"The reward for me is seeing people experience a change in their grief," O'Connor had said, "where they walk out and they've found joy again."

For a moment I stood outside in the waning hours of a grey afternoon, the crystal forests of ice having begun their thaw from the recent storm, taking my time to process all I had just heard before driving off in my car. When I got home I couldn't help myself. I felt like a kid who needed to know if Santa Claus really existed, even if the answer meant an end to the magic.

A quick Google search pulled up the obituary of a relative of mine whose surname I share, where if someone had known where to look, they could have found a few specifics - names, dates, relations - all from the clipping.  Am I suggesting this is what Mrs. O'Connor did? 

Actually, no.      

But honestly, I can't help but think to myself, "So what if she did?"  The truth of the matter is that the very notion that I could have been communicating with lost loved ones was cathartic, uplifting even.  Sure, there were a few misses; there was a reference to what I can only guess was a bar mitzvah I never had, and a book recommended to me off of the Oprah's Book Club list that I'm almost positive my relatives would never have suggested. But overall O'Connor was more dead on (forgive the phrase) with tal forests of ice having begun their thaw from the what she had to say then she was off, and much of what she told me could not have been gathered from the online obituary.  The advice I was given, whether from my dead relatives or from Mrs. O'Connor herself was still good, sound advice - certainly advice worth considering.  And for me, that was enough.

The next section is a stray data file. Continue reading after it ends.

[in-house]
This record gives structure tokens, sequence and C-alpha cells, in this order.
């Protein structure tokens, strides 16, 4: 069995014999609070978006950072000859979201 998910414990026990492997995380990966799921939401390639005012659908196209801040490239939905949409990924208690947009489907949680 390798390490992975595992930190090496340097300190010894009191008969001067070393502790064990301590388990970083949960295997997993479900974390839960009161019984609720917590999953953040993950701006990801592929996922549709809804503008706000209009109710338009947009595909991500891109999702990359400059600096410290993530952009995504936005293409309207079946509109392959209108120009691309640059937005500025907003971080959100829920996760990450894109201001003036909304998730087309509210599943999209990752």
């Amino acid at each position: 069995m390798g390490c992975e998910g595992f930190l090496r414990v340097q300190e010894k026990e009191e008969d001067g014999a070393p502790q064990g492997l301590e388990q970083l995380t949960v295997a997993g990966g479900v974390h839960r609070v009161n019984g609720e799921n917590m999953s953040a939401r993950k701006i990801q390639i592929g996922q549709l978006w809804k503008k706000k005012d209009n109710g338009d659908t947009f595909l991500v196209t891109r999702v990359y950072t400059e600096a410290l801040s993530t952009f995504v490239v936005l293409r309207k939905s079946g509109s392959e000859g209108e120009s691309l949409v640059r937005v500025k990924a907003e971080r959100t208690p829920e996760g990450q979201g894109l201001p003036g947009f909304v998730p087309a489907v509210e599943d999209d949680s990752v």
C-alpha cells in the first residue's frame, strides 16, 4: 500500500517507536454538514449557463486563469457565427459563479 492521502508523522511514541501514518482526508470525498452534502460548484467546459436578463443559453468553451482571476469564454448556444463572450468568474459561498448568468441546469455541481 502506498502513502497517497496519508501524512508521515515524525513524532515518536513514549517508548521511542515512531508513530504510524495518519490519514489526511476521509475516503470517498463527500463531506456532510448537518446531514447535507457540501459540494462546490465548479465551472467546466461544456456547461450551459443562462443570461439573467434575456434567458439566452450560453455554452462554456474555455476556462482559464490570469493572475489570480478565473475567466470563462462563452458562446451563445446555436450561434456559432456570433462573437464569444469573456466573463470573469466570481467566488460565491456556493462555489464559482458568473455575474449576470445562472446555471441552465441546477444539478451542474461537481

I suppose I am a skeptic through and through, but one who can recognize when it's time to leave the skepticism aside for a moment.  Whether you're a skeptic or not, Mrs. O'Connor is a delight in person, and you shouldn't just take my word for it.  As she reminded me, "I certainly respect skeptics a lot.  I think that it's a good idea to come to any psychic, any medium, a little bit skeptical.  But I think that it doesn't hurt anything to try, that's for sure.  I think just walking through the door is a big step... [and] it doesn't hurt anything to try." 

For more information on Mrs. O'Connor, the "Meet the Medium" event on Dec. 21, or to schedule an appointment with her for a reading, please visit her website at, or give her a call at (518) 583-0105.  You won't be disappointed.